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Microsoft's 'icons of the future' extend across platforms and add depth

Windows 10 Newicons
Windows 10 Newicons (Image credit: Windows Central)

What you need to know

  • Microsoft discusses its new icons in a blog post.
  • The icons meet the Fluent Design language guidelines and extend across Windows 10, Android, and iOS.
  • Some Windows Insiders already have some of the new icons on their systems.

Microsoft details its latest Windows icon, including their history, design process, and where they'll be in the future in a new blog post. Microsoft has spent years and a significant amount of effort revamping the look of its app icons. Microsoft previously detailed its Office icons, but now, the company went through the design process for all of its new icons.

Microsoft points out that the average person has four connected devices. That makes unifying the look and feel of an app across platforms more important than it was in the past. Part of Microsoft's icon revamp is to make sure the same icons ship across Windows, Android, and iOS. Taking it further than just having the icon for a single app appear the same across platforms, Microsoft used the same design language for its entire range of new icons.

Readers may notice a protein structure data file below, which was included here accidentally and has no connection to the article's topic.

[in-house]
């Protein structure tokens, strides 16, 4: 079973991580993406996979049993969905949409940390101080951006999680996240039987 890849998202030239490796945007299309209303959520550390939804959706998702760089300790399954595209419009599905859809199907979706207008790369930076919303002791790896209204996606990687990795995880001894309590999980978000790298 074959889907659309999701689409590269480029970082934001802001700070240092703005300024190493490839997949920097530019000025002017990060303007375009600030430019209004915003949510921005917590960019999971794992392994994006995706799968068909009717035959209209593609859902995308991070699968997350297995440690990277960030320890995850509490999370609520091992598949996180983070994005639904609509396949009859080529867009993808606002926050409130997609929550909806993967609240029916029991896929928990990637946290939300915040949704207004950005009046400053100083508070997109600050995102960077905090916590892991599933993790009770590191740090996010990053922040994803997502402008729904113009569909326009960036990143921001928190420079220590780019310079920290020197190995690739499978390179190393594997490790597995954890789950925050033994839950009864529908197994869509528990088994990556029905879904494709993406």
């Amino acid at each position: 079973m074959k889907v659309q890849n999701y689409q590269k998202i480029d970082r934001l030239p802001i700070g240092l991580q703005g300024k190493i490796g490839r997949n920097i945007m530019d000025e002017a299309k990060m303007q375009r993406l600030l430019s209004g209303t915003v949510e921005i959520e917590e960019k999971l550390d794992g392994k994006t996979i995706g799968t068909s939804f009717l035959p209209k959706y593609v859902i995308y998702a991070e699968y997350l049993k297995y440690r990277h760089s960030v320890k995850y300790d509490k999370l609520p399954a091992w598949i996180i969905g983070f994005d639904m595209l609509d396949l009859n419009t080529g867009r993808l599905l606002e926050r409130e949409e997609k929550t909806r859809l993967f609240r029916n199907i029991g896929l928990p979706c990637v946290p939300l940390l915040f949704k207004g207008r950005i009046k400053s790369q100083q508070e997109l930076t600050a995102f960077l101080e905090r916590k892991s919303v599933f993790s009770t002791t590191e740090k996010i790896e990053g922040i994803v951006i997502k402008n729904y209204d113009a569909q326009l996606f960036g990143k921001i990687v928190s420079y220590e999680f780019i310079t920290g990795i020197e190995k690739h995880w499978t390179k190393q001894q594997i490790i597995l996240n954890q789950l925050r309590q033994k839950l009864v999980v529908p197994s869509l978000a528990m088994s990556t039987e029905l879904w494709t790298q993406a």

Source: Microsoft (Image credit: Source: Microsoft)

Microsoft's Fluent Design Language is a big part of Windows, including the new Windows 10X, but it's also part of Microsoft's app designs. Fluent Design includes adding depth and subtle visual cues to Microsoft's icon design. Microsoft's blog post states,

When icons in the taskbar and Start menu are different styles, it creates more cognitive load to scan and find applications. We needed to incorporate more visual cues into the icon design language using our modernized Fluent Design Language.

Microsoft's goal is to have all of its icons look and feel like they're cut from the same cloth. They use similar color patterns, feature rounded corners, and share the same feel. Microsoft says that these elements help make icons feel as if they "live in the real world," adding that they give people "something familiar and approachable to grab onto."

The new icons are already rolling out to some Windows Insiders. People in the Release Preview ring received the new Mail and Calendar icons this morning. People in the Fast ring will see several new icons today. We reported earlier today that the new Mail & Calendar, Groove Music, Film & TV, Calculator, Alarms, and Voice Recorder icons appeared for Fast ring insiders today.